Legal standing for individuals in the administrative appeal system may range from a broad understanding of the concept of “legal interest” in matters regarding physical planning in the Planning Act, to a narrower understanding in the Environmental Protection Act of having “an individual, significant interest,” whereas the Nature Protection Act for individuals only grants access to administrative appeal to the addressees (or others pertaining to a status as a party to the case).

Following the implementation of the Aarhus Convention in 2000, most environmental legislation stipulates the right of administrative appeal for NGOs. In general, nationwide NGOs having protection of nature and environment or recreational interests as their main purpose have access to administrative appeal. It is a requirement that the organization can present bylaws that document such a purpose.

Generally, local organizations or groups also have access to administrative appeal, however, with some variations from one area to another. According to the Environmental Protection Act local organizations must have requested to be notified about decisions in order to have access to administrative appeal. This is not a requirement according to the Nature Protection Act and the Planning Act.

Foreign NGOs are not explicitly referred to in the legislation as having access to administrative appeal. The Nordic Environmental Protection Convention from 1974 explicitly recognizes the principle of non-discrimination and grants persons from the Nordic countries affected by a decision regarding environmentally harmful activities access to administrative appeal as well as to the courts on equal terms.

As mentioned above, legal standing in the court procedures is determined by the concept of legal interest on a case by case basis. In most cases the same circle as those having a right of access to administrative appeals will also have legal standing before the courts, both as regards individuals and NGOs.

In general, the courts apply a fairly liberal approach to groups and organizations representing individuals and generally accept such groups as having a sufficient legal interest depending upon the individual interests being represented. Whether foreign NGOs can raise a claim in the courts will most likely depend upon whether the NGO is affected or represents a sufficient legal interest in the case. Group or class actions on behalf of the interests of a group of persons have been possible since 01/01/2008 according to the Act on Administration of Justice Chap. 23a.

4) What are the rules for translation and interpretation if foreign parties are involved?

According to the Act on Administration of Justice Sec. 149, the court language is Danish, which means that documents etc. should be elaborated in Danish unless both parties and the court accepts a foreign language. Oral negotiations etc. will be translated if needed or requested, however, costs may be placed on the parties of the case in civil cases. Use of Nordic languages should in general be accepted.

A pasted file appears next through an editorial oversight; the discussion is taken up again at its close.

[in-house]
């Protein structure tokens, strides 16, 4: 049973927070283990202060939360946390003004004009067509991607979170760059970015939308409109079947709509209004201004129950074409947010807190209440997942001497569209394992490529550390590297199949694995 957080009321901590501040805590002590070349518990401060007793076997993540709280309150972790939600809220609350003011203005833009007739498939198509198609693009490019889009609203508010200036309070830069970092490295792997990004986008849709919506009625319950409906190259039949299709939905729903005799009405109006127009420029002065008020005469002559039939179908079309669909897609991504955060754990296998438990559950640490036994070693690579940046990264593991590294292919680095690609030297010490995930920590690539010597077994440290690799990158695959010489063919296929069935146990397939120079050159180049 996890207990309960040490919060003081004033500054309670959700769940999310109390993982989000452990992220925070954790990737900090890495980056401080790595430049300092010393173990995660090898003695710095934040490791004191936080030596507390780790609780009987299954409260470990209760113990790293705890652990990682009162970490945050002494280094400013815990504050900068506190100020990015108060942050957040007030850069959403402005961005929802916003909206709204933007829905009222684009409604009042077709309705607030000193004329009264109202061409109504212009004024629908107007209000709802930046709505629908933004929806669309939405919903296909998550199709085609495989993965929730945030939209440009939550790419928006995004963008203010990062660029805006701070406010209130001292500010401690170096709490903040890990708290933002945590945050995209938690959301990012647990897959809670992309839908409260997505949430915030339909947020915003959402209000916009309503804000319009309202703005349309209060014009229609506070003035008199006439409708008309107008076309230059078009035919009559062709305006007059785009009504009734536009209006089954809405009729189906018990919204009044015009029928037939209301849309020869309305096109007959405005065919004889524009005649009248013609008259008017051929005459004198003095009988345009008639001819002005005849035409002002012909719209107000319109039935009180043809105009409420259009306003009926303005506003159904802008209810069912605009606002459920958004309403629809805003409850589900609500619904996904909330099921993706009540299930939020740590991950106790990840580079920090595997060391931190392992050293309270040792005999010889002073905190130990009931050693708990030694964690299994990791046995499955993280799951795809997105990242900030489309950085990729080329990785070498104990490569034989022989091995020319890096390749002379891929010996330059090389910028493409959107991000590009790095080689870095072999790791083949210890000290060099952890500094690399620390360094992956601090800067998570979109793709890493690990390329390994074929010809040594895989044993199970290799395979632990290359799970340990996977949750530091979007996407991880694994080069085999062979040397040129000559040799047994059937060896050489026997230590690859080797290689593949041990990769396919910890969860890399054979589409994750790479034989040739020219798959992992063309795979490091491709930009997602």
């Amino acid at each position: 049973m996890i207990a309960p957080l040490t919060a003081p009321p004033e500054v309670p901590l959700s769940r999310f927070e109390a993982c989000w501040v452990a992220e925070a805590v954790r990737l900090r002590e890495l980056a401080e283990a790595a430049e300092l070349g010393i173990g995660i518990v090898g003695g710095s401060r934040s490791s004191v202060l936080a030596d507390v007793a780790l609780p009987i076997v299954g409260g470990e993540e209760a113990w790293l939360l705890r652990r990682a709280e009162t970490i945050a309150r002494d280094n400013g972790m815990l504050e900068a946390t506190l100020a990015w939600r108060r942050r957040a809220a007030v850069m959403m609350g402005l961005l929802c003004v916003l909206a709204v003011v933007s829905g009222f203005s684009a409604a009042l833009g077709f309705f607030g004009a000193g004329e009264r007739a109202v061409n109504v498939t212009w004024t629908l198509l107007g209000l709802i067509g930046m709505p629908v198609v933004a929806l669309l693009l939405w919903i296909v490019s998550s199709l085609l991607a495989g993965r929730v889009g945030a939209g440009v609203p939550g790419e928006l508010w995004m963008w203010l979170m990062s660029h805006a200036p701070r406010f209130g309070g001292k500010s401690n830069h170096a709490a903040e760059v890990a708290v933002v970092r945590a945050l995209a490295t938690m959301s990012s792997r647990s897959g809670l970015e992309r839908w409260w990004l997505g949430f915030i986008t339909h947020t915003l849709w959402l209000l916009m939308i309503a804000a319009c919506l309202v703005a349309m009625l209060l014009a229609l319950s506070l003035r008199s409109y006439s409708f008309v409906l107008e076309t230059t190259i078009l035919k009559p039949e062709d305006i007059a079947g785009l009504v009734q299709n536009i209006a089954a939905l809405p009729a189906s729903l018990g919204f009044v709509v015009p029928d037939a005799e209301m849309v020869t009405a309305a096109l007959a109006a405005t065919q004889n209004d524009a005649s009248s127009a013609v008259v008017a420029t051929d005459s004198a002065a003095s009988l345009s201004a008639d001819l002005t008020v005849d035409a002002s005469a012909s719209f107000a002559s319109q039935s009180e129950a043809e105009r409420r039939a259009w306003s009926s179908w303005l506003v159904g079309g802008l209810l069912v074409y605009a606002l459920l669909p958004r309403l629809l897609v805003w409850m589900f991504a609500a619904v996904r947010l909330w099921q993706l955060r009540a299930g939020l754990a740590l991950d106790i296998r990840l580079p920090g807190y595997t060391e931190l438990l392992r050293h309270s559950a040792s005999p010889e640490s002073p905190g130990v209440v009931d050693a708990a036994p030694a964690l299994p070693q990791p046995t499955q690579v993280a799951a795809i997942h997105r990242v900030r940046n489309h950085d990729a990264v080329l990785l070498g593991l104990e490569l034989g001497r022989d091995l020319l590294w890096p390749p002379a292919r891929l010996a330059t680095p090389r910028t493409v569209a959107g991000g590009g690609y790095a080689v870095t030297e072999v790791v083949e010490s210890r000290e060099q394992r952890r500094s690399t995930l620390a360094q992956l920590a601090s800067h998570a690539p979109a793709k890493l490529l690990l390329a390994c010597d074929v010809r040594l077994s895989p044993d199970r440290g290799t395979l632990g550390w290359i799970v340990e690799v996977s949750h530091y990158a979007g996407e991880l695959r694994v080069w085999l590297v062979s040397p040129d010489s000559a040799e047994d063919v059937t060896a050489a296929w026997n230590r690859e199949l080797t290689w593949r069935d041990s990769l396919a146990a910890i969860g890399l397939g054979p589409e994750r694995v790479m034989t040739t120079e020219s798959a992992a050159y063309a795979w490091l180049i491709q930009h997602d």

1.5. Evidence and experts in the procedures

Overview on specific rules in administrative environmental matters, control of judge, calling for an expert in the procedure

1) Evaluation of evidence – are there any limits in obtaining or evaluating evidence, can the court request evidence on its own motion?

In civil court cases, the collection and presentation of evidence relies on the initiative of the parties to the case. The parties to the case may call witnesses and request expert opinions. There are no restrictions on what kind of evidence may be presented. However, the court will reject irrelevant evidence.

The court cannot request evidence on its own. But the court may ask the parties to elaborate on matters that it finds important to the case or encourage the parties to present evidence.

As public authorities, the administrative appeals boards have a duty to ensure that sufficient information is available for making a decision – the adversarial procedure. The boards may seek expert opinions. Expert opinions etc. cannot be requested by the parties in an administrative appeals case.

2) Can one introduce new evidence?

Evidence will normally be presented during the main negotiations, but it may also take place prior to the court negotiations depending upon the acceptance of the court. Prior to the court negotiations, the court may request the parties to present a statement regarding the evidence that will be presented in the case. Additional evidence may be permitted by the court.

In the administrative appeals boards there are no restrictions, in principle, as regards the supply of new relevant information to the boards.

3) How can one get expert opinions in the procedures? Publicly available lists and registries of experts.

A party to a court case may request expert opinions and also suggest specific experts, but it is the court that makes the final decision on whether to call an expert and who.

There are no official lists, but the Danish Technological Institute maintains a Link opens in new windowlist of potential experts on technological matters.

3.1) Is the expert opinion binding on judges, is there a level of discretion?

Expert opinions are not binding on the court.

3.2) Rules for experts being called upon by the court